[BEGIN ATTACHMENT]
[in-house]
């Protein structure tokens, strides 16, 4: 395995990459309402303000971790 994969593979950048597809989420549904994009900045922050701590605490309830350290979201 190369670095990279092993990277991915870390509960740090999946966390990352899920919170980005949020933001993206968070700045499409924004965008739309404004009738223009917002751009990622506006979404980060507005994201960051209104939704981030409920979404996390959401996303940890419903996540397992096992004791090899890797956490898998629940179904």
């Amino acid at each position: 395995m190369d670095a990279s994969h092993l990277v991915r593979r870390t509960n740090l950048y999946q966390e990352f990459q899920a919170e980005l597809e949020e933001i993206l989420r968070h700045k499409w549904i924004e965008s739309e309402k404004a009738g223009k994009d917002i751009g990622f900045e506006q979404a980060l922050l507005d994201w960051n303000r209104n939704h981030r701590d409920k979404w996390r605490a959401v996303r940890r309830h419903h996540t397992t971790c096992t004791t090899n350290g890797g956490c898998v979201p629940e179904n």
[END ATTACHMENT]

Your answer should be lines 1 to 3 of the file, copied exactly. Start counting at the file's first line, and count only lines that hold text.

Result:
[in-house]
């Protein structure tokens, strides 16, 4: 395995990459309402303000971790 994969593979950048597809989420549904994009900045922050701590605490309830350290979201 190369670095990279092993990277991915870390509960740090999946966390990352899920919170980005949020933001993206968070700045499409924004965008739309404004009738223009917002751009990622506006979404980060507005994201960051209104939704981030409920979404996390959401996303940890419903996540397992096992004791090899890797956490898998629940179904």
């Amino acid at each position: 395995m190369d670095a990279s994969h092993l990277v991915r593979r870390t509960n740090l950048y999946q966390e990352f990459q899920a919170e980005l597809e949020e933001i993206l989420r968070h700045k499409w549904i924004e965008s739309e309402k404004a009738g223009k994009d917002i751009g990622f900045e506006q979404a980060l922050l507005d994201w960051n303000r209104n939704h981030r701590d409920k979404w996390r605490a959401v996303r940890r309830h419903h996540t397992t971790c096992t004791t090899n350290g890797g956490c898998v979201p629940e179904n």